Shortcuts usually seem like a good idea, but unfortunately they don’t always work out. In our Christian lives, they can be even more dangerous.
The year was 1846, and the place was Springfield, Illinois. James Reed, a businessman who hoped to prosper in California and perhaps find a better climate for his wife’s health, decided to head west. His family was one of many that joined George Donner’s wagon train going west.
Some accounts say that 90 people, from infants to the elderly, left Springfield; others say that about 32 people left Springfield, but that many others joined them as they traveled westward. By the time they reached St. Louis, Missouri, their caravan is said to have stretched for two miles while underway.
Whatever the numbers, historians describe the episode they were about to experience as one of the most dreadful tragedies in the record of westward migration in the United States.
The trip went relatively well until they reached Fort Bridger, Wyoming. There the Donner party split off from the main body of the wagon train to take a shortcut that was advised in a guidebook written by Lansford W. Hastings.
Reportedly, Mr. Reed asked an old friend who had just come from California what he thought of the shortcut. His response was adamant: “Don’t do it. … You can’t take wagons that way. Go the old route. Be safe. You’ll perish.”
Mr. Reed replied, “There’s a newer route, and we might as well take it.”
The shortcut was supposed to be easier and cut 300 miles off the trip! However, as is often the case, the shortcut didn’t live up to its promises. It involved traversing narrow, rugged canyons in the Wasatch Mountains, enduring several days without water in the Great Salt Lake Desert and taking a detour south around the Ruby Mountains—all before they rejoined the main trail where they still faced the daunting challenge of crossing the Sierra Nevada Mountains.
Pioneers were on a tight schedule to get over the mountains before winter. Unfortunately, the shortcut had put them at this final step in their trek later than expected. Just a few days into the crossing, the party was trapped by an early heavy snowfall.
By the time they could get help, some had resorted to extreme and unimaginable measures in order to survive. Depending on which account you read, only about 45 survived out of the over 80 who took the shortcut.
Sometimes it’s better not to take the shortcut!
On your spiritual journey, don’t take shortcuts
If we are following Christ, we are following a path that will eventually lead us to the Kingdom of God. It may not always be an easy path to follow. As Jesus said, “Narrow is the gate and difficult is the way which leads to life” (Matthew 7:14).
“Narrow is the gate and difficult is the way which leads to life” (Matthew 7:14). As we follow this path, we must be mindful of people along the way who promote shortcuts.As we follow this path, we must be mindful of people along the way who promote shortcuts. For instance, some would have us believe that since Christ died for our sins, there is no need for us to be concerned about keeping His laws. But what does God’s Word tell us?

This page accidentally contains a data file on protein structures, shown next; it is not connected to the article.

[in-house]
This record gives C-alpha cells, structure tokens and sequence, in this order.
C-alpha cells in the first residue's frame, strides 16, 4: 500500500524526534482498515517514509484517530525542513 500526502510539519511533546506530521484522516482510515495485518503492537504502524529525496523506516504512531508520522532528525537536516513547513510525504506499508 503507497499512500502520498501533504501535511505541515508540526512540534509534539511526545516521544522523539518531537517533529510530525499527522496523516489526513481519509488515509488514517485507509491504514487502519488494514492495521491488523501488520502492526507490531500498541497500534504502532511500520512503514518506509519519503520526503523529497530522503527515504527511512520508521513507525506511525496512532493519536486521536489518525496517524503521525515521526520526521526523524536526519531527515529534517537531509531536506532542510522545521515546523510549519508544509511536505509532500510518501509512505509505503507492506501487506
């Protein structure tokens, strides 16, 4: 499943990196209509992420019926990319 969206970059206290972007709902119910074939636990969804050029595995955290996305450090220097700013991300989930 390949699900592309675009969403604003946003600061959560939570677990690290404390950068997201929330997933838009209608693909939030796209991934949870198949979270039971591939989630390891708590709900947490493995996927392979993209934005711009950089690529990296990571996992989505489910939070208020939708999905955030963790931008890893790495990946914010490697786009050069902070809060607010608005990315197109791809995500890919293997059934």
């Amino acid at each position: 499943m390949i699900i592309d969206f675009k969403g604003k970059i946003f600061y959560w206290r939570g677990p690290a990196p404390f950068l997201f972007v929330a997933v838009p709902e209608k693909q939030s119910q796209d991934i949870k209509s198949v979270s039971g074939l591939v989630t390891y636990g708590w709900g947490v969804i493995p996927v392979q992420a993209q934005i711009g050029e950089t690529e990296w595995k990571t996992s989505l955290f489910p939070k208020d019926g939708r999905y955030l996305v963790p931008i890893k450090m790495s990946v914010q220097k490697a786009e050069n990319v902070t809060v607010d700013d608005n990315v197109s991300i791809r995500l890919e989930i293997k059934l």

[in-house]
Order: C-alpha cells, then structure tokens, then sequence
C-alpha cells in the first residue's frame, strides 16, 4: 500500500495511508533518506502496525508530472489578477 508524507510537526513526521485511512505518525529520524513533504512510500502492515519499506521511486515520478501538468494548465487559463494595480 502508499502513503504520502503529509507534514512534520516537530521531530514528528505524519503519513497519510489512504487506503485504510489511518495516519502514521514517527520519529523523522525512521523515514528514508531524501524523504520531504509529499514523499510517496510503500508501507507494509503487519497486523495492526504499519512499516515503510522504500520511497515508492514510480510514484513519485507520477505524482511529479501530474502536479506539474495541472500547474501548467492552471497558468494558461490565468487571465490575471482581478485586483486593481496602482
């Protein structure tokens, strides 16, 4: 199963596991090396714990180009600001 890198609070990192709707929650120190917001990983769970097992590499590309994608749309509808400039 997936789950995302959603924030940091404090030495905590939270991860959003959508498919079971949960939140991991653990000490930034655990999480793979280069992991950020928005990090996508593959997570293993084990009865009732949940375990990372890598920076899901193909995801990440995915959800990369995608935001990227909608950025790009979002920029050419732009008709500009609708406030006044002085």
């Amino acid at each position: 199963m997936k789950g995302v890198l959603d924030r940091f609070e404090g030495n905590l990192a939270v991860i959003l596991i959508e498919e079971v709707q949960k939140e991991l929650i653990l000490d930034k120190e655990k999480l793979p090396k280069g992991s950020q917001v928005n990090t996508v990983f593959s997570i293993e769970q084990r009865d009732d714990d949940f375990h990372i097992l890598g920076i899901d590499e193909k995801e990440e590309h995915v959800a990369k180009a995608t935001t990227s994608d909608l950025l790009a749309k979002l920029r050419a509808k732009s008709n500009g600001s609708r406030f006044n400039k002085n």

Paul wrote, “Shall we sin [break God’s laws] because we are not under law but under grace? Certainly not!” (Romans 6:15).
Paul continued in verse 18, “Having been set free from sin, you became slaves of righteousness.”
What does it mean to be set free from sin? “The wages of sin is death” (verse 23). But Christ died in our place to remove that penalty of eternal death from those who have repented. Now that we are set free from eternal death, we are to live a life of righteousness. That’s why Paul said in Romans 3:31, “Do we then make void the law through faith? Certainly not! On the contrary, we establish the law.”
Once we come to the knowledge of the truth and accept Jesus Christ as our personal Savior, we must repent of our sins and begin living God’s way of life.
John, the beloved disciple of Christ, wrote, “God is light and in Him is no darkness at all. If we say that we have fellowship with Him, and walk in darkness, we lie and do not practice the truth” (1 John 1:5-6).
God is symbolized by light; that is, He is holy and pure. He has no sin, which is symbolized by darkness. Therefore, John is telling us that if we live in sin—darkness—we do not have fellowship with Christ.
Unfortunately, there are times when we do sin (verse 8). And because we are human, we are weak and require God’s help to overcome the evil pulls of this world. Nevertheless, we cannot use this as an excuse to not strive to overcome sin. Therefore, it is important to recognize our sins and ask God for forgiveness (verse 9).
Jesus said, “Do not think that I came to destroy the Law or the Prophets. I did not come to destroy but to fulfill” (Matthew 5:17). However, some use this verse to try to say that the law is completed or ended. But the word fulfill literally means cram or fill up or make full. Jesus was simply stating that He made the law more complete by adding the spiritual aspect of the law. (Read more about this in our article “Jesus and the Law.”)